“Why are we stopping again?” he asked, a bit of annoyance in his voice.
“I’m trying to figure out the best way to their office, it’s not easy navigating this place.”
He nodded but I’m not sure if he bought it. I know the real Tommy wouldn’t. It felt strange to look at my friend and know that there was someone else in there controlling him. It made me angry too. I found myself fondling the handle of the blade, wishing I could just slice this bastard and run. I mentally cursed. Why did I get Tommy involved with all this mess?
I grabbed the door, pulling it open. For a moment, the slowly closing door separated the two of us. I had that moment to run, that split second or so to make up my mind. My heart pounded in my chest, my hands started to sweat even more. I could get up the stairs and possibly to my parents if I went fast enough. My bit my lip and then had a dreadful thought: if I ran, would they hurt Tommy?
The moment ended as Tommy grabbed the door.
I smiled and started up the stairs. Shit, why couldn’t I make up my mind? This guy riding around in my friend was eventually going to figure it out. I could only stall him for so long before everything fell apart. I should have ditched him, should have taken my chances and made a mad dash for my parent’s office. I’m not sure if I would have made it but at least I would have had a chance. My chest sounded like a drum with all the heavy thumping.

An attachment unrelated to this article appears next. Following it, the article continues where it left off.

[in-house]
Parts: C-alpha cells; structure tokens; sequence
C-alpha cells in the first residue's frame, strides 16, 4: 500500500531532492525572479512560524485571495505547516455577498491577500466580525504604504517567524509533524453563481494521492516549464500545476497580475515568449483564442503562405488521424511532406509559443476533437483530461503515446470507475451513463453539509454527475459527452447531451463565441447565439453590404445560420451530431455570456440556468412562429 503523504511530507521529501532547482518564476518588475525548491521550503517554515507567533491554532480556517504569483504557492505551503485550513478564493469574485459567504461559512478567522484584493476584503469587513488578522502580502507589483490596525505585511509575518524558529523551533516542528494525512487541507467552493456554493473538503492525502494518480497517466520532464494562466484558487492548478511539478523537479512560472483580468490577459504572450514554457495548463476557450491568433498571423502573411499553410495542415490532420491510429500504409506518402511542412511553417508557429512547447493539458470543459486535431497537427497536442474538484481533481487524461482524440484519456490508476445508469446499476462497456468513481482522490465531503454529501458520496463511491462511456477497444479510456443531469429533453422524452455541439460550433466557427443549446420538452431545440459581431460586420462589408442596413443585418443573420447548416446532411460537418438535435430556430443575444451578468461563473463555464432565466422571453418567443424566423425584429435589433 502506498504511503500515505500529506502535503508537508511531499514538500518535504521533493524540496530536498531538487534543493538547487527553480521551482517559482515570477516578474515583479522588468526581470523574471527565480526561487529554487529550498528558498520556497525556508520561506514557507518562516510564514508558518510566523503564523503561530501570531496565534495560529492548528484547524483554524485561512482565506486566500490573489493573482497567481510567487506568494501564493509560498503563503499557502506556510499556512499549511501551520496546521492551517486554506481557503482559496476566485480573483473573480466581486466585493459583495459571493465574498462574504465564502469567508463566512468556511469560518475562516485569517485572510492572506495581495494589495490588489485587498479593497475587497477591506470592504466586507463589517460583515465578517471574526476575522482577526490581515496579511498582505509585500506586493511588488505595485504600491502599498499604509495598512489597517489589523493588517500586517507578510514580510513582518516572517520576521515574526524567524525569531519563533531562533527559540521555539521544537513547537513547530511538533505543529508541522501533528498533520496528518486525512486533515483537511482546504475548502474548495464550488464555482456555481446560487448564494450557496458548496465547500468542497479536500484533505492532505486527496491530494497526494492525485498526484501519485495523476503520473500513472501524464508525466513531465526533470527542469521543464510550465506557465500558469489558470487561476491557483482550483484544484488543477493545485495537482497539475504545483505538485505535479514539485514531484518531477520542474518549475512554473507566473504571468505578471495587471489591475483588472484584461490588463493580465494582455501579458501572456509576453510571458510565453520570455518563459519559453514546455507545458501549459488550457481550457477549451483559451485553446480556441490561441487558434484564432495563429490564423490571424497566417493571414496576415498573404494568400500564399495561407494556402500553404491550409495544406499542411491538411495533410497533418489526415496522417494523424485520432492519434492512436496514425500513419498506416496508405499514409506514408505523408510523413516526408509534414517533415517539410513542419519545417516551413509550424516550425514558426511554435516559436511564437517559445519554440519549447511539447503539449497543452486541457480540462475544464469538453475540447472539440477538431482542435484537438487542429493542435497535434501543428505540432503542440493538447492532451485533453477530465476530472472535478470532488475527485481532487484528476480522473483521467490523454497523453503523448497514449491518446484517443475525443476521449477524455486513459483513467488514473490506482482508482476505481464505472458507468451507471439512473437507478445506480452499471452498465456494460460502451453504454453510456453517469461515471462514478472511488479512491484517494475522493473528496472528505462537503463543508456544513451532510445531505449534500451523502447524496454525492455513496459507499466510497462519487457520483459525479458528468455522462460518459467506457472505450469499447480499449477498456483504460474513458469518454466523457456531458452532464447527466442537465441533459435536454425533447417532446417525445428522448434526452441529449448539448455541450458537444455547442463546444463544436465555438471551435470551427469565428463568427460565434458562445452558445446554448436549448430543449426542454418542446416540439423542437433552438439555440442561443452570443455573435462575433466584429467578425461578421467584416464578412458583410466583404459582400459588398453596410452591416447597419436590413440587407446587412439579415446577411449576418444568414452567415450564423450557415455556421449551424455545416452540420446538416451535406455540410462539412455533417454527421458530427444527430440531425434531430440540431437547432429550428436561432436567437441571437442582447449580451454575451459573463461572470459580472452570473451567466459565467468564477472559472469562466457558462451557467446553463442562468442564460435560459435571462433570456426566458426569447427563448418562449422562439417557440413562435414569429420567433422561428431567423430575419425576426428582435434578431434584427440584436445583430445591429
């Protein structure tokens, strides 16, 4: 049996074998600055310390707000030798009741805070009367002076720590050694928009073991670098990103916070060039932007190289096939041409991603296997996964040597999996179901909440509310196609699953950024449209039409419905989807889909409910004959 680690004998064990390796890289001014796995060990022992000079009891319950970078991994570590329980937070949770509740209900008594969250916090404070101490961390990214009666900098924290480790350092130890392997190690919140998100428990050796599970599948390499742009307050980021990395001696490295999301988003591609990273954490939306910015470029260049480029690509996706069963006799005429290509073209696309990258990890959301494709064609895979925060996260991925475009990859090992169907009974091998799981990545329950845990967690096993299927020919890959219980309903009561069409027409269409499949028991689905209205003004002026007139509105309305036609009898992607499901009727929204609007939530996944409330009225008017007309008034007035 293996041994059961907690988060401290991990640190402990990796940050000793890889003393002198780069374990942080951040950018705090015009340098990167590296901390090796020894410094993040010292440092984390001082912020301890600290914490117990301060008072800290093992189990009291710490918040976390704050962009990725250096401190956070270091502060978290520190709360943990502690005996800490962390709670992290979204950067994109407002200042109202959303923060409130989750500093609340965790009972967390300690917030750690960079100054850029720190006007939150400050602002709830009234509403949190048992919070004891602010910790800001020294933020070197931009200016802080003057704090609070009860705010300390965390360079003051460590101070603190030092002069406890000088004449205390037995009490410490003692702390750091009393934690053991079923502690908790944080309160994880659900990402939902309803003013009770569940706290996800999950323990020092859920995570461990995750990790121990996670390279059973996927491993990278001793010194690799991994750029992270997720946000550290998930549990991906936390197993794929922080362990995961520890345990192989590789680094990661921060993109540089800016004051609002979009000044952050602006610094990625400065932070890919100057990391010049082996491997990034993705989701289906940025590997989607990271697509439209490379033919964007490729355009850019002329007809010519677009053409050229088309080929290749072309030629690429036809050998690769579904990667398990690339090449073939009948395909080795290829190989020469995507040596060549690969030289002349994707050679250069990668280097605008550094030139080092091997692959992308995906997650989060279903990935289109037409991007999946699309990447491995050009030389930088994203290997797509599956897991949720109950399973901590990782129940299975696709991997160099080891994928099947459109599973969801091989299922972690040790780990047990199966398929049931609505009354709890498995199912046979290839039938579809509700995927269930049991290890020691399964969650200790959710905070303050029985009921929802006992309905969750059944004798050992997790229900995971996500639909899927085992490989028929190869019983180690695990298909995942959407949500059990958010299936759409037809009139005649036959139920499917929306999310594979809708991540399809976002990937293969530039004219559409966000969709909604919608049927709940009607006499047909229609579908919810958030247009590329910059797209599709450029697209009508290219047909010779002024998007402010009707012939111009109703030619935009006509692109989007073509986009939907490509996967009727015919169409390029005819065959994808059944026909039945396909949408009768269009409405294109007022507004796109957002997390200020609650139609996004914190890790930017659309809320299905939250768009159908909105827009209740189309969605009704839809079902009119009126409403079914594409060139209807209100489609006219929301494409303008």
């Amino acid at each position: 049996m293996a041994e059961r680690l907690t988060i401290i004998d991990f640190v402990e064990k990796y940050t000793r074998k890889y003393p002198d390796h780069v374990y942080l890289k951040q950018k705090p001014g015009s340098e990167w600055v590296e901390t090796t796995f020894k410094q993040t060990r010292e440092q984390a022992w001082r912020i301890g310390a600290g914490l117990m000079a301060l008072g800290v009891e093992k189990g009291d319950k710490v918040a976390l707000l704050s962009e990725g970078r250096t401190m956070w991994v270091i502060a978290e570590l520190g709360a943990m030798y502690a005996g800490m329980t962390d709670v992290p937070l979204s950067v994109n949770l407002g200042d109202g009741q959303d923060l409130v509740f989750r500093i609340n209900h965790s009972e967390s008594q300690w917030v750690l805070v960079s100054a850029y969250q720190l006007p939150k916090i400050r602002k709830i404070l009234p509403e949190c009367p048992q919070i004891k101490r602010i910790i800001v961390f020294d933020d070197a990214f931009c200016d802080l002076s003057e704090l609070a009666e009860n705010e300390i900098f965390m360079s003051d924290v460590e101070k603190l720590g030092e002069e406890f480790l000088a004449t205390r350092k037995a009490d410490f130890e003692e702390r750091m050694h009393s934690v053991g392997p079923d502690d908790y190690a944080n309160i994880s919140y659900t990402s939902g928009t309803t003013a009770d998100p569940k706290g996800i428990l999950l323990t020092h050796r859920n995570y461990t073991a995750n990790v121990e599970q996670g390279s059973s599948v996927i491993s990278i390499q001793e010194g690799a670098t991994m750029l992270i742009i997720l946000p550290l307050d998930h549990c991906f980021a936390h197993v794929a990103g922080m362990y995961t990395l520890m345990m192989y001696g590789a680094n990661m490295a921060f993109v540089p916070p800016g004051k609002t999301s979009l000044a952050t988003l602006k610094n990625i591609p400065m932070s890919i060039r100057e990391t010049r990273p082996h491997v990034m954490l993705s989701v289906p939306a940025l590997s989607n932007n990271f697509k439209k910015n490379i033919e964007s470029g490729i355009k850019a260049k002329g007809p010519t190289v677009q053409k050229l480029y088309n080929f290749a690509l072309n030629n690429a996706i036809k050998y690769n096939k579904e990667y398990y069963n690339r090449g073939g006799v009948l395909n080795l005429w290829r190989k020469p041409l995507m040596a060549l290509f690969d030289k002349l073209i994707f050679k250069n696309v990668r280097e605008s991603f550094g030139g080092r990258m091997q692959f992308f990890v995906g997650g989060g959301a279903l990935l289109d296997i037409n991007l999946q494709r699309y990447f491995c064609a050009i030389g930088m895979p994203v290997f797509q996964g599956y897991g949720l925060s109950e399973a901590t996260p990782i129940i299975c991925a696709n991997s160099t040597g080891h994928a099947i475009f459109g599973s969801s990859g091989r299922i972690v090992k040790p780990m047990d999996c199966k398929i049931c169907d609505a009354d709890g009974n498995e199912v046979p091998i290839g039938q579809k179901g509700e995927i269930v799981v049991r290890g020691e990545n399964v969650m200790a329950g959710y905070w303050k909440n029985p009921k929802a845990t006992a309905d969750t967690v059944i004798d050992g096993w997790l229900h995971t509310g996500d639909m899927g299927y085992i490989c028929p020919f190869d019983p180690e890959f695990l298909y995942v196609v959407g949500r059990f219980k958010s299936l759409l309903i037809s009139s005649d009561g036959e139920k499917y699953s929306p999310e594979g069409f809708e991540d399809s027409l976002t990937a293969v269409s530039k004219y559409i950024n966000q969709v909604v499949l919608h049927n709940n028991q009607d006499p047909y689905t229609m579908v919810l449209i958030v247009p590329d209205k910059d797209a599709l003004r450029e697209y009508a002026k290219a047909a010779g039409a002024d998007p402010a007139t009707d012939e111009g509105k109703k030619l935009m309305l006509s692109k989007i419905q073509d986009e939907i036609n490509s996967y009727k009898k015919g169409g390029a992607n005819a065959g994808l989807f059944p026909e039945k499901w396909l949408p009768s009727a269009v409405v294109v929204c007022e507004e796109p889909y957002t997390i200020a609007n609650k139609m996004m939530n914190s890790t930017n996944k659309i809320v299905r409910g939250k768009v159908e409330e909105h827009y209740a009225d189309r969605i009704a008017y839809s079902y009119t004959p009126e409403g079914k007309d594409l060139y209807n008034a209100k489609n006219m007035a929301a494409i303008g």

I climbed the first flight of stairs slowly then took the second quickly. At the top of the second flight, I turned to say something until to be startled that he was right behind me. It was kind of creepy; he was so close that our noses were actually touching. Why did this guy think that this is what two friends did? Was he some kind of pervert? Or…I groaned. I remembered what he and his friend said last night, they called me a girl. I’d completely blanked on that. They thought I was a girl and they must have thought that Tommy was my boyfriend. After all, he did attack them and protect me. I couldn’t help but shudder at the thought. Ok so maybe Tommy had bulked up a bit and if I was a girl, I might consider it but it was just too gross to think about.
Tommy’s next words did it for me. “Something wrong, babe?” he asked, reaching up to touch my hair.